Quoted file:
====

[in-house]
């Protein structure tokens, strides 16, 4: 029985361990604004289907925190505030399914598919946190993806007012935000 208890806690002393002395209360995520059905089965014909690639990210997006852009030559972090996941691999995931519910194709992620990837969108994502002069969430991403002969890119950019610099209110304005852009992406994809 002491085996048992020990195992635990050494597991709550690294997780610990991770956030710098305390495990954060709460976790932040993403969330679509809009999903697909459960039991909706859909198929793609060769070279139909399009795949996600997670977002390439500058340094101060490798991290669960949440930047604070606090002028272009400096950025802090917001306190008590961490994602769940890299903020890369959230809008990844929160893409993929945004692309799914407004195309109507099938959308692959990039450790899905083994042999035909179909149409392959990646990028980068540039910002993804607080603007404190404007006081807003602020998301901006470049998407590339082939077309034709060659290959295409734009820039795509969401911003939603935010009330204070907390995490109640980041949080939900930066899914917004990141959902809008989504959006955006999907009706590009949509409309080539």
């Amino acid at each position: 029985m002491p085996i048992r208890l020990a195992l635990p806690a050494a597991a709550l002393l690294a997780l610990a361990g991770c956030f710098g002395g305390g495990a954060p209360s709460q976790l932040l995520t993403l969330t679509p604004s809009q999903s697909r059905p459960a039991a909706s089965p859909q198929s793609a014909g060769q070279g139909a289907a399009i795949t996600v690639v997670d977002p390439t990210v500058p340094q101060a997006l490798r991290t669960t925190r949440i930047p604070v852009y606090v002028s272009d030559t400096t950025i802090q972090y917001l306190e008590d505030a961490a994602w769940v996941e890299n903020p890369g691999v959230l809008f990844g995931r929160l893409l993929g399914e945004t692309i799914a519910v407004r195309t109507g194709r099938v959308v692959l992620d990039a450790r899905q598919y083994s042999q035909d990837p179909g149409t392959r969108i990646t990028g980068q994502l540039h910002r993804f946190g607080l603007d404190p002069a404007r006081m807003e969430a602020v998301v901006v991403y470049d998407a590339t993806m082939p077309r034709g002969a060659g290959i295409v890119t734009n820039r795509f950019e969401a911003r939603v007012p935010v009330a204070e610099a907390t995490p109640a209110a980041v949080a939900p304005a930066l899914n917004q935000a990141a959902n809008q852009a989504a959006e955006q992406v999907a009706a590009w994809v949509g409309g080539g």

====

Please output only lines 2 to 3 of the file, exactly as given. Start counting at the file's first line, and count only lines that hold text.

């Protein structure tokens, strides 16, 4: 029985361990604004289907925190505030399914598919946190993806007012935000 208890806690002393002395209360995520059905089965014909690639990210997006852009030559972090996941691999995931519910194709992620990837969108994502002069969430991403002969890119950019610099209110304005852009992406994809 002491085996048992020990195992635990050494597991709550690294997780610990991770956030710098305390495990954060709460976790932040993403969330679509809009999903697909459960039991909706859909198929793609060769070279139909399009795949996600997670977002390439500058340094101060490798991290669960949440930047604070606090002028272009400096950025802090917001306190008590961490994602769940890299903020890369959230809008990844929160893409993929945004692309799914407004195309109507099938959308692959990039450790899905083994042999035909179909149409392959990646990028980068540039910002993804607080603007404190404007006081807003602020998301901006470049998407590339082939077309034709060659290959295409734009820039795509969401911003939603935010009330204070907390995490109640980041949080939900930066899914917004990141959902809008989504959006955006999907009706590009949509409309080539």
């Amino acid at each position: 029985m002491p085996i048992r208890l020990a195992l635990p806690a050494a597991a709550l002393l690294a997780l610990a361990g991770c956030f710098g002395g305390g495990a954060p209360s709460q976790l932040l995520t993403l969330t679509p604004s809009q999903s697909r059905p459960a039991a909706s089965p859909q198929s793609a014909g060769q070279g139909a289907a399009i795949t996600v690639v997670d977002p390439t990210v500058p340094q101060a997006l490798r991290t669960t925190r949440i930047p604070v852009y606090v002028s272009d030559t400096t950025i802090q972090y917001l306190e008590d505030a961490a994602w769940v996941e890299n903020p890369g691999v959230l809008f990844g995931r929160l893409l993929g399914e945004t692309i799914a519910v407004r195309t109507g194709r099938v959308v692959l992620d990039a450790r899905q598919y083994s042999q035909d990837p179909g149409t392959r969108i990646t990028g980068q994502l540039h910002r993804f946190g607080l603007d404190p002069a404007r006081m807003e969430a602020v998301v901006v991403y470049d998407a590339t993806m082939p077309r034709g002969a060659g290959i295409v890119t734009n820039r795509f950019e969401a911003r939603v007012p935010v009330a204070e610099a907390t995490p109640a209110a980041v949080a939900p304005a930066l899914n917004q935000a990141a959902n809008q852009a989504a959006e955006q992406v999907a009706a590009w994809v949509g409309g080539g």